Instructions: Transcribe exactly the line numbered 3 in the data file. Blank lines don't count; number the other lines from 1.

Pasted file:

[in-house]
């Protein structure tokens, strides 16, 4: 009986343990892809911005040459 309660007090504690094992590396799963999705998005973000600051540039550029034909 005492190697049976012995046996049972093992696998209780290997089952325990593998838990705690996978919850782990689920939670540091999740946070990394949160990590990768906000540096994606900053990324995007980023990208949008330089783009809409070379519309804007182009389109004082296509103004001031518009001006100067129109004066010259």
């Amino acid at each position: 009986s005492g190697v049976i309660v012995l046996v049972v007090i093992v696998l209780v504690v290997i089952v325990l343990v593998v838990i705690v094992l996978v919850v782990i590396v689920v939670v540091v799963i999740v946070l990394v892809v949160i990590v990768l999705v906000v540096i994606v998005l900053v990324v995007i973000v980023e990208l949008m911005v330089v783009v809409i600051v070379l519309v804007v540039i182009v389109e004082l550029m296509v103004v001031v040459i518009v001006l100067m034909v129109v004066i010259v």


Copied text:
């Amino acid at each position: 009986s005492g190697v049976i309660v012995l046996v049972v007090i093992v696998l209780v504690v290997i089952v325990l343990v593998v838990i705690v094992l996978v919850v782990i590396v689920v939670v540091v799963i999740v946070l990394v892809v949160i990590v990768l999705v906000v540096i994606v998005l900053v990324v995007i973000v980023e990208l949008m911005v330089v783009v809409i600051v070379l519309v804007v540039i182009v389109e004082l550029m296509v103004v001031v040459i518009v001006l100067m034909v129109v004066i010259v």